At beer giant Molson Coors, the biggest challenge the financial planning and analysis (FP&A) team faces is understanding how information can be used to influence change, noted Christine Watkins, vice president of FP&A.
“Presenting facts is one thing. Influencing behavioral changes is a much more powerful skill,” Watkins said. For this, Molson Coors’ FP&A staff members need to understand the facts, build credibility with the business, and know how to drive change.
“The other important skill, albeit sometimes underappreciated, is having the ability to manage projects from vision through execution, particularly large-scale projects,” she said. “Because transformation and innovation is a constant, FP&A professionals need to understand how to develop the vision for change, sell it to the broader organization, and know how to develop executable plans.”
Often, FP&A professionals are not trained in project management, hence the talent gap. However, the good ones learn quickly, Watkins explained. “We know how to calendar our plan and budgeting cycles,” she said. “We learn to have processes that are disciplined around forecasting and reporting, and we are continuously looking for ways to improve them.”
But FP&A professionals often get into routines and caught up in deliverables, failing to see the big opportunities that will truly drive value. That’s why the FP&A department at Molson Coors is constantly pushing its team members to improve. “Continuous improvement is a big part of what FP&A should be about, not just for finance but for the entire organization,” Watkins added.
The idea of FP&A being a business partner resonates with the entire team, Watkins explained. “But what does that mean? It means sitting with executives, identifying areas of opportunity based on facts, and defining how to attack the problem.” Finding a solution is only half the issue, according to Watkins. “If you don’t identify ways to execute the solution, there is no value.”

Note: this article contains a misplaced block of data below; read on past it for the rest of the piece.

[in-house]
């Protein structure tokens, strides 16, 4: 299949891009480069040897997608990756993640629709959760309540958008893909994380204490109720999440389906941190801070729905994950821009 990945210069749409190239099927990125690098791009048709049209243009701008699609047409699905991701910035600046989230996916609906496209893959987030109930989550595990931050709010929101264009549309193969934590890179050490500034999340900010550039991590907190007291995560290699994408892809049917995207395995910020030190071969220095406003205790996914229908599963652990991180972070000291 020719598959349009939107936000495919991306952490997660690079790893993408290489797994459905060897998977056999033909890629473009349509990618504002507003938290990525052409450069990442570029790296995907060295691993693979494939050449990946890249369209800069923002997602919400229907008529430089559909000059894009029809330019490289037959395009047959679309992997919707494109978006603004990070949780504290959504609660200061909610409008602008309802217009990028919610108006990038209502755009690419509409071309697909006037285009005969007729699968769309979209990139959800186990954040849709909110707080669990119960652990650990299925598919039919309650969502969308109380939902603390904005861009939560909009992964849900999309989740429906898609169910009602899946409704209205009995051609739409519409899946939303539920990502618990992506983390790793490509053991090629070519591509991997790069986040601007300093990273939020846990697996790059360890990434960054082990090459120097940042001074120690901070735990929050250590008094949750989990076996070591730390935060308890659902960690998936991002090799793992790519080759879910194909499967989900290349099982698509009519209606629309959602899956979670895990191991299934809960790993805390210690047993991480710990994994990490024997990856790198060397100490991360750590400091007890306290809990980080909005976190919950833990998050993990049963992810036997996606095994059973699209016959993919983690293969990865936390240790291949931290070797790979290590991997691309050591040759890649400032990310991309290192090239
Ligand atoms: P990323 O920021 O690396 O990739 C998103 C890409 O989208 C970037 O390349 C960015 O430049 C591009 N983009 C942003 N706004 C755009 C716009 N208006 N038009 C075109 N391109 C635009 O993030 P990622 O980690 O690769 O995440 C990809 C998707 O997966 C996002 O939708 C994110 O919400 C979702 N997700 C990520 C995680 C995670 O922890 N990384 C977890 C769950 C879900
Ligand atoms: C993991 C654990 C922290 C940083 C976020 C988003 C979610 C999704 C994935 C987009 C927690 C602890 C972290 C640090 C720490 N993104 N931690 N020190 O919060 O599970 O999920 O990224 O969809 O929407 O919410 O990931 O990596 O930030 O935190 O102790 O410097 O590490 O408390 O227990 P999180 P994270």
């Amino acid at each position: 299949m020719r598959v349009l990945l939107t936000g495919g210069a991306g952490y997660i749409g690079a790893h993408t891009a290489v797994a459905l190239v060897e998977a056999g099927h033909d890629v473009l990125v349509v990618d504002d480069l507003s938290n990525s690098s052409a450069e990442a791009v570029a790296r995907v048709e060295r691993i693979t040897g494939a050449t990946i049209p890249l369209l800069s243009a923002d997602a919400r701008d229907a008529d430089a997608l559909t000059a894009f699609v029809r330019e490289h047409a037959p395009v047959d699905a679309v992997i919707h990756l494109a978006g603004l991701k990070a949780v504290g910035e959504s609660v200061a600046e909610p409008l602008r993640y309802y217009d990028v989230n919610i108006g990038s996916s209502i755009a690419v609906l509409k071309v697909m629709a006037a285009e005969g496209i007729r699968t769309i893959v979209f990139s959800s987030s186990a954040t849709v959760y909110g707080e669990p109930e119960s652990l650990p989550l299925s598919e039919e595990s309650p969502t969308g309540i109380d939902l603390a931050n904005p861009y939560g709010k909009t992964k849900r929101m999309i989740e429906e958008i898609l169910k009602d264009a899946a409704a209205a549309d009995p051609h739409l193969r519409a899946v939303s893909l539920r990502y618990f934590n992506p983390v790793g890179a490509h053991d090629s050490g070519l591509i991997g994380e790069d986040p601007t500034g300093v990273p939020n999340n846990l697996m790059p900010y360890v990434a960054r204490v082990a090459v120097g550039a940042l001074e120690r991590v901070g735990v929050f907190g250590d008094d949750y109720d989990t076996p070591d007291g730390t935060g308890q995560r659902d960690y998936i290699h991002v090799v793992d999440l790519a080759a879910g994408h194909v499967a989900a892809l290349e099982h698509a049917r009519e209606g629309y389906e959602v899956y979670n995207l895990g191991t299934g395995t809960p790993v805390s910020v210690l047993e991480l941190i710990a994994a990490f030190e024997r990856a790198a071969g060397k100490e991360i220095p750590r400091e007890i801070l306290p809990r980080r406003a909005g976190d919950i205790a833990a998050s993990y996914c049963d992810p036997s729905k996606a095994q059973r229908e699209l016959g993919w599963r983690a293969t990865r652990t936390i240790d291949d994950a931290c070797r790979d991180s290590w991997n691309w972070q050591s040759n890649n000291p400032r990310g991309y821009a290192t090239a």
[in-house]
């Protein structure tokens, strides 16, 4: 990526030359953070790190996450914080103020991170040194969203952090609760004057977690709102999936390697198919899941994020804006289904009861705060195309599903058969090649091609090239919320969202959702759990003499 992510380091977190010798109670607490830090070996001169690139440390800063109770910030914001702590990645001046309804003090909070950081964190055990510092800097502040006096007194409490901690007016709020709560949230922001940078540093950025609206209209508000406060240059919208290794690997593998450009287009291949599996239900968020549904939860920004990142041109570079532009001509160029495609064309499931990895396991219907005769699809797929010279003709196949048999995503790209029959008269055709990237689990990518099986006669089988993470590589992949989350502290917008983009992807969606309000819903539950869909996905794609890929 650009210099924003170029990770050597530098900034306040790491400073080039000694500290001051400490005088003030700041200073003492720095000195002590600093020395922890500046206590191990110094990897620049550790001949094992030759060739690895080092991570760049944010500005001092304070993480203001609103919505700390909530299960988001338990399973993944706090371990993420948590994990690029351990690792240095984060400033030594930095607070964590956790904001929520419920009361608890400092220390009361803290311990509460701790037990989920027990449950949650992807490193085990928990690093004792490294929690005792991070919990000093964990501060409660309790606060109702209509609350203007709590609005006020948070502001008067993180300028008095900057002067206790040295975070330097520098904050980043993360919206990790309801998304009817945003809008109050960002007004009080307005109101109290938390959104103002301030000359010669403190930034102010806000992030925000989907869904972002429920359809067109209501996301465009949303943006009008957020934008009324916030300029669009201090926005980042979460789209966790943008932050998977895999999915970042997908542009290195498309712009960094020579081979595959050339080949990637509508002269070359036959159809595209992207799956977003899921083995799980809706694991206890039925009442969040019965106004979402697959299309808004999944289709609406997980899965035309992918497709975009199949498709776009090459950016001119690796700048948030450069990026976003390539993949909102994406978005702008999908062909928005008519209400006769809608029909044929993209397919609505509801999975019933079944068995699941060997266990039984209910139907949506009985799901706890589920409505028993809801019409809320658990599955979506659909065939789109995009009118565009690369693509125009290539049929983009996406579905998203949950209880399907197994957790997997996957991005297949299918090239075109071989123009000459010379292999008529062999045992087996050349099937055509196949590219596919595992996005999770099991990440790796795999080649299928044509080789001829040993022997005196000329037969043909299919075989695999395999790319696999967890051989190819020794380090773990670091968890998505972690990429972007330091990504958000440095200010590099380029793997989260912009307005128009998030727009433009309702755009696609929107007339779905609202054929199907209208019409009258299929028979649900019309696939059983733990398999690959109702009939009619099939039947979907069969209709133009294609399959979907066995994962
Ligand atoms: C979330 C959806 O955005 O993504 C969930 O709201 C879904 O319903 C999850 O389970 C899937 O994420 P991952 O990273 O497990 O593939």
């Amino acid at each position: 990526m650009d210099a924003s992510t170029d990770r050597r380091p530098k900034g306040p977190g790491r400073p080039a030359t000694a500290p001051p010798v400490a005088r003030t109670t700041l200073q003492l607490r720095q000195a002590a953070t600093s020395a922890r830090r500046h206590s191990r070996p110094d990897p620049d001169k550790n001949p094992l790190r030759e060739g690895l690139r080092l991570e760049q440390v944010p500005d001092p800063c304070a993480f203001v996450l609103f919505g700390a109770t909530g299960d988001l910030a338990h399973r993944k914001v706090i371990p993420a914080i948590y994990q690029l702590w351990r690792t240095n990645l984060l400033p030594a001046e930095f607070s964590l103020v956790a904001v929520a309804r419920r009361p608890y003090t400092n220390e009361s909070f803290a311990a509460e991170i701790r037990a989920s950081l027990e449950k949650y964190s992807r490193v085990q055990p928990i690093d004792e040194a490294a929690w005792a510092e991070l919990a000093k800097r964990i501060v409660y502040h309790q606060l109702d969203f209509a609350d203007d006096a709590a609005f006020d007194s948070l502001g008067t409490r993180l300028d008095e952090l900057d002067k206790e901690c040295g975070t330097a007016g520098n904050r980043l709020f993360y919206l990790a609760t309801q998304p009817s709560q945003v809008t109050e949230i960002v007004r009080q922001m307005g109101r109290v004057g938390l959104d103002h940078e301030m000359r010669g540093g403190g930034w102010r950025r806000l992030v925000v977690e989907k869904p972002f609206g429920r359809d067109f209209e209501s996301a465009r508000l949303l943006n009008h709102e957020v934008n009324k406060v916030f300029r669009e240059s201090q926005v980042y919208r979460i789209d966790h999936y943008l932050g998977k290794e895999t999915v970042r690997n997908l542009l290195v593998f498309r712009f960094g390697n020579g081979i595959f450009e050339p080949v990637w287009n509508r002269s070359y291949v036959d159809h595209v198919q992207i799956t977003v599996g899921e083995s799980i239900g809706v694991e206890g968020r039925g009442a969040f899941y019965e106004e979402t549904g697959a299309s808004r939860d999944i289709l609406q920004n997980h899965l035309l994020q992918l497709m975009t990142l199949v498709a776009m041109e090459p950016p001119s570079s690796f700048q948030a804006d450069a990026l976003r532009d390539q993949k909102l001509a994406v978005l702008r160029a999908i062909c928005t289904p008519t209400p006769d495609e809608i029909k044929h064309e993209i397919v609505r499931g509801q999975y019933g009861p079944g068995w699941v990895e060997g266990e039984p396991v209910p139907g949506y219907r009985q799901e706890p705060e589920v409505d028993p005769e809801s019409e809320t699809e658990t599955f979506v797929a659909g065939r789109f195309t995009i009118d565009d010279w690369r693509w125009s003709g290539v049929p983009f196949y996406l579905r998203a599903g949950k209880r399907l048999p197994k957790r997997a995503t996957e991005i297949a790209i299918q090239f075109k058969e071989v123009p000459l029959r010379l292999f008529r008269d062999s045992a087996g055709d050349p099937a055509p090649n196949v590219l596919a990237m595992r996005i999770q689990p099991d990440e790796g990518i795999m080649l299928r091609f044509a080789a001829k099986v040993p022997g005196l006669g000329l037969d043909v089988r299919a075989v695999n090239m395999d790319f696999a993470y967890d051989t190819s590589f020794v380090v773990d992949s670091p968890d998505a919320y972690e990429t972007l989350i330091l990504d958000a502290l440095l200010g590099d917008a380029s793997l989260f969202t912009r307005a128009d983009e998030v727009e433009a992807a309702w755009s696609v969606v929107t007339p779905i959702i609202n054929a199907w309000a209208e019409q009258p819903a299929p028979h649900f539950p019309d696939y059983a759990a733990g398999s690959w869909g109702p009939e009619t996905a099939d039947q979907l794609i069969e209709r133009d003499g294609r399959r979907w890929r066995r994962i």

The skills she looks for in new hires are those that are also the hardest to find: the ability to influence and manage broad-scale change while having a healthy dose of professional skepticism. “You have to have a good mix of strategic long-term thinking and relationship-building while not being afraid to ask enough questions to get to the root cause of an issue,” she said.
Watkins’ greatest hiring successes have been with individuals who are inquisitive and excited about change, while also being detail- and process-oriented. “FP&A is such a diverse profession, from forecasting and planning to strategy and transformation, there are many skills to look for,” she said.
Equally important is the retention of top talent, added Watkins. A crucial way to do so is by keeping her staff engaged. “We like to have fun. You have to enjoy what you’re doing. We celebrate a job well done. We also involve areas outside of FP&A, engaging with and celebrating as a team across functional areas,” she said. “We take the opportunity to remind ourselves about how the work performed, both small and large, impacted the overall organization. We also do a lot of listening and collaborating with each other. We’re not very hierarchical. If people have good ideas, they’re encouraged to share with the team and take ownership of implementing them. It’s very empowering.”
Watkins herself has a very diverse background that began in public accounting as a CPA and evolved into corporate finance and FP&A, working with a variety of functions from supply chain, logistics and sales and operations. She even held positions in internal audit and general management. “Having experience in many different areas gives me an appreciation for the broader workings of an organization,” she said. “The diversity of these roles best prepared me for my current role. I enjoy taking risks and stepping outside the traditional roles. It brings great credibility when working with our business partners.”
The advice she gives FP&A professionals who are interested in moving upward in the profession is four-fold:
- Take risks and open yourself up to new opportunities.
- Tell someone about your ideas; be an example of change.
- Ask questions and take accountability by following through.
- Be kind, enjoy life, and celebrate!